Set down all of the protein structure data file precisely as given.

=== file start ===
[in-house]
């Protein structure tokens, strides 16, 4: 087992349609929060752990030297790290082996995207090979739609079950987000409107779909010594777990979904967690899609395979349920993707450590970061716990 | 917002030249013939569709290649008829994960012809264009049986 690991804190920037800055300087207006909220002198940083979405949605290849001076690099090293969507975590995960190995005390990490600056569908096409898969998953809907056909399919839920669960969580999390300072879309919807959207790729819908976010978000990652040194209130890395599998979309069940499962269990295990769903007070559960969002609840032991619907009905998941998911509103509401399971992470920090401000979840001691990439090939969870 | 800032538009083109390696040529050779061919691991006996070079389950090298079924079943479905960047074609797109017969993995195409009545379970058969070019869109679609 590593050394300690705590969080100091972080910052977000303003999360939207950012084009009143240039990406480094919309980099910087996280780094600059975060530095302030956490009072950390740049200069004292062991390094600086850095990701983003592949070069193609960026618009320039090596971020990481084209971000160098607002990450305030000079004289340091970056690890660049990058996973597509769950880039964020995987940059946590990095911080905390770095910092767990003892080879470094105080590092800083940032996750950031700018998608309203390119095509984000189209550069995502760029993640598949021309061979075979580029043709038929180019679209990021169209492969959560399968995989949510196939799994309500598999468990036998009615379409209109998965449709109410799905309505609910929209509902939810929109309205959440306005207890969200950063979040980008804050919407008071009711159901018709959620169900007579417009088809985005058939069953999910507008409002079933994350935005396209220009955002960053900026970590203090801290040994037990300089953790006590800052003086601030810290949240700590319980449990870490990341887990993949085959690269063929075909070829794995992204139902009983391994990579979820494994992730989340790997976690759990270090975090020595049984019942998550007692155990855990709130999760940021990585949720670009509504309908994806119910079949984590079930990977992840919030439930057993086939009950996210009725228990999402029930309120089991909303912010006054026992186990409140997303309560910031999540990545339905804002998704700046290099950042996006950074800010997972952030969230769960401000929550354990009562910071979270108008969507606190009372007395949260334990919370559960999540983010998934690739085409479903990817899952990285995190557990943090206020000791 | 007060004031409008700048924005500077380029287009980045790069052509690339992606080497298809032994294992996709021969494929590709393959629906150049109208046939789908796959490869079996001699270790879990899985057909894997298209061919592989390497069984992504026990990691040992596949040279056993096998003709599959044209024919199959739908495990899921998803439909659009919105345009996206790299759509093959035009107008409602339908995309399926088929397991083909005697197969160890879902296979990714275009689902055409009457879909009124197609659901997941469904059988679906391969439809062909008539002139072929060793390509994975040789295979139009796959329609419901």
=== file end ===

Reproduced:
[in-house]
């Protein structure tokens, strides 16, 4: 087992349609929060752990030297790290082996995207090979739609079950987000409107779909010594777990979904967690899609395979349920993707450590970061716990 | 917002030249013939569709290649008829994960012809264009049986 690991804190920037800055300087207006909220002198940083979405949605290849001076690099090293969507975590995960190995005390990490600056569908096409898969998953809907056909399919839920669960969580999390300072879309919807959207790729819908976010978000990652040194209130890395599998979309069940499962269990295990769903007070559960969002609840032991619907009905998941998911509103509401399971992470920090401000979840001691990439090939969870 | 800032538009083109390696040529050779061919691991006996070079389950090298079924079943479905960047074609797109017969993995195409009545379970058969070019869109679609 590593050394300690705590969080100091972080910052977000303003999360939207950012084009009143240039990406480094919309980099910087996280780094600059975060530095302030956490009072950390740049200069004292062991390094600086850095990701983003592949070069193609960026618009320039090596971020990481084209971000160098607002990450305030000079004289340091970056690890660049990058996973597509769950880039964020995987940059946590990095911080905390770095910092767990003892080879470094105080590092800083940032996750950031700018998608309203390119095509984000189209550069995502760029993640598949021309061979075979580029043709038929180019679209990021169209492969959560399968995989949510196939799994309500598999468990036998009615379409209109998965449709109410799905309505609910929209509902939810929109309205959440306005207890969200950063979040980008804050919407008071009711159901018709959620169900007579417009088809985005058939069953999910507008409002079933994350935005396209220009955002960053900026970590203090801290040994037990300089953790006590800052003086601030810290949240700590319980449990870490990341887990993949085959690269063929075909070829794995992204139902009983391994990579979820494994992730989340790997976690759990270090975090020595049984019942998550007692155990855990709130999760940021990585949720670009509504309908994806119910079949984590079930990977992840919030439930057993086939009950996210009725228990999402029930309120089991909303912010006054026992186990409140997303309560910031999540990545339905804002998704700046290099950042996006950074800010997972952030969230769960401000929550354990009562910071979270108008969507606190009372007395949260334990919370559960999540983010998934690739085409479903990817899952990285995190557990943090206020000791 | 007060004031409008700048924005500077380029287009980045790069052509690339992606080497298809032994294992996709021969494929590709393959629906150049109208046939789908796959490869079996001699270790879990899985057909894997298209061919592989390497069984992504026990990691040992596949040279056993096998003709599959044209024919199959739908495990899921998803439909659009919105345009996206790299759509093959035009107008409602339908995309399926088929397991083909005697197969160890879902296979990714275009689902055409009457879909009124197609659901997941469904059988679906391969439809062909008539002139072929060793390509994975040789295979139009796959329609419901």